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by Jia Ying Chia

The frenzy of global consumption for Asian culture and brands in the last few decades has made the point very clear — it has never been cooler to be Asian, particularly in the fields of media and design. While Oriental influences in Western brands have historically been about appropriation or tailoring aspects of Eastern or Asian culture to suit Western taste; Eastern or Oriental culture in its unfiltered form is very much now at the forefront of mainstream media with many Asian companies even leading the pack in the business sector, according to international brand and marketing strategists, Future Brand. 

Businesses with a distinct backbone of Asian heritage and influence  in their presented marketing style not only have a huge global reach (Japanese fast fashion company Uniqlo, for example, now has close to 4000 stores worldwide according to online statistics) but have used their culture and products influenced from, to create further demand for the consumption and representation of Asian culture. Check out some of the brands catching our eye:


The Hong Kong native shot to fame in the early 2000’s when he was approached by the Swire conglomerate to handle their first foray into hospitality. With a Master’s degree under his belt and a newly opened studio, the unknown architect created the Upper House which has since become eponymous to the fabric of Hong Kong luxury.

His style and approach to architecture  and design has deep roots in traditional Asian and Chinese culture, coupled with a sense of effortless, comfortable luxury. It is no wonder that Fu has clocked up an impressive portfolio across the world that include the Andaz and Fullerton Bay properties in Singapore, the Matsui Kyoto in Japan, and Claridge’s in London. Fu also recently expanded his lifestyle arm, Andre Fu Living, with a second boutique opening in Hong Kong.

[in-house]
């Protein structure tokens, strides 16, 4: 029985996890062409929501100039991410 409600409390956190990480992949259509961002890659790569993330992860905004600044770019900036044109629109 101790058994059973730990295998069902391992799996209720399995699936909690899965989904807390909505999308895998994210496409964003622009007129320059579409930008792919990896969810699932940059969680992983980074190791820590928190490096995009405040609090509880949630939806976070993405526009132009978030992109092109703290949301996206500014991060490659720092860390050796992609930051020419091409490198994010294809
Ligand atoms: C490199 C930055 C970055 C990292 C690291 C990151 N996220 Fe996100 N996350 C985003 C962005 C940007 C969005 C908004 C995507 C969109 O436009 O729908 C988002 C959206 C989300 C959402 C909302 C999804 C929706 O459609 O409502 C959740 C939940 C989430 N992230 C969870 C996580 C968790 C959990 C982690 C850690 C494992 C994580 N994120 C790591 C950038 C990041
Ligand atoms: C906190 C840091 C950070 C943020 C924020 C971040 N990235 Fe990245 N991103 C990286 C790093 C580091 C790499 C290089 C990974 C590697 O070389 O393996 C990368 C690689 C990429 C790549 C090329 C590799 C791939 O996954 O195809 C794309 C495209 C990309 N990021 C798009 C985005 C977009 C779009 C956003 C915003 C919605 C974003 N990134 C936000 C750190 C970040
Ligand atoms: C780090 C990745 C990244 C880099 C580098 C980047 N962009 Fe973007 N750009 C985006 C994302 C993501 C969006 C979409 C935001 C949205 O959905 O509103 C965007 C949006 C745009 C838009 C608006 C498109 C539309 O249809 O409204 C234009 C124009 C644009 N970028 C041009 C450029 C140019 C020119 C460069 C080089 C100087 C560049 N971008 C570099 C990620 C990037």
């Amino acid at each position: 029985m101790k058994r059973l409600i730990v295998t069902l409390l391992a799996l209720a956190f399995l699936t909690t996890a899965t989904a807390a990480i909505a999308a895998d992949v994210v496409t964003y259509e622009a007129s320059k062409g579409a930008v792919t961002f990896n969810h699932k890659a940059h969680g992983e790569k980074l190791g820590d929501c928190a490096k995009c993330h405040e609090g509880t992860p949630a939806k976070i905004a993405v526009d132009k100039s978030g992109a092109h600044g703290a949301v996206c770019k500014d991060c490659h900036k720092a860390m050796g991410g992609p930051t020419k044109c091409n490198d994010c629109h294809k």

Inspired by our grandmothers who “always looked amazing in the same clothes over and over again,”  this Singaporean brand takes the classic blouse and trouser combination — ‘Shan-ku’ in Mandarin — that Chinese women favoured in the 1900’s and gives it a modern spin. For Trixie Chua, sustainability is a huge part of Samfu’s value with small collections, made and sourced ethically through deadstock fabric, that are built to last you a lifetime. We love the ‘Moments’ wrap top that perfectly embodies the ‘samfu’ essence with contemporary styling and prints. 



The brainchild of Hong Konger On -Ying Lai and British-born Jason Mui strives to seek, revive, secure and ensure that Chinese fashion design ‘has an essential place in your wardrobe’ — with sustainability at the heart of its design process. You’ll find lots of pieces that reference the late great Bruce Lee or elements of pop culture for super stylish clothing that reflect Chinese heritage and culture with authenticity and innovation. We like their ‘Gold Coin’ pendant for a simple touch of style to any outfit. 

Yat Pit is also actively working on giving back to the community through collaborations with Hong Kong youth and charities.



Originally based on ‘Kanketsu’, the Japanese philosophy of simplicity, Muji’s website that the ‘no-brand’ brand aims to “bring a quiet sense of calm into strenuous everyday lives”  with its minimalist, environmentally conscious designs and products. Best known for its range of stationary, household goods and affordable food items, Muji has become a global sensation accessible to a wide range of consumers. We like stocking up on their sturdy, refillable notebook folios and range of quality kitchenware. 



Founded in 1994 by the late Sir David Tang, Shanghai Tang is considered the world’s first Chinese luxury brand, describing itself audaciously as “proudly created by Chinese”  and providing a modern take on Chinese culture, aesthetics and craftsmanship. The brand recently made a comeback with the rebranded ethos to “Make Life a Party” and their new men and women’s collection reflect this ode to playfulness with bright colours and designs that breather new perspective into traditional cuts like the qi pao. Their iconic slip-on shoes come in luxurious embroidered velvet or linen and are a great way to add a little extra-ness to any outfit



A Chinese luxury brand backed by Hermes, Shang Xia’s product range is all encompassing. From Ready to Wear collections, leather, home accessories and even furniture, the brand works on the ethos of merging the French luxury goods philosophy of looking back to the past to search for the future, with centuries of influence and inspiration from Chinese history and a lost sense of craftsmanship from its move towards a mass production economy. Shang Xia translates to ‘Up-down’ and hints at the founding designer Jiang Qiong Er’s mission to execute this merging of old and new resulting in fun pieces we need like the seersucker light cotton dress in lavender or pop orange Bubble slides. 



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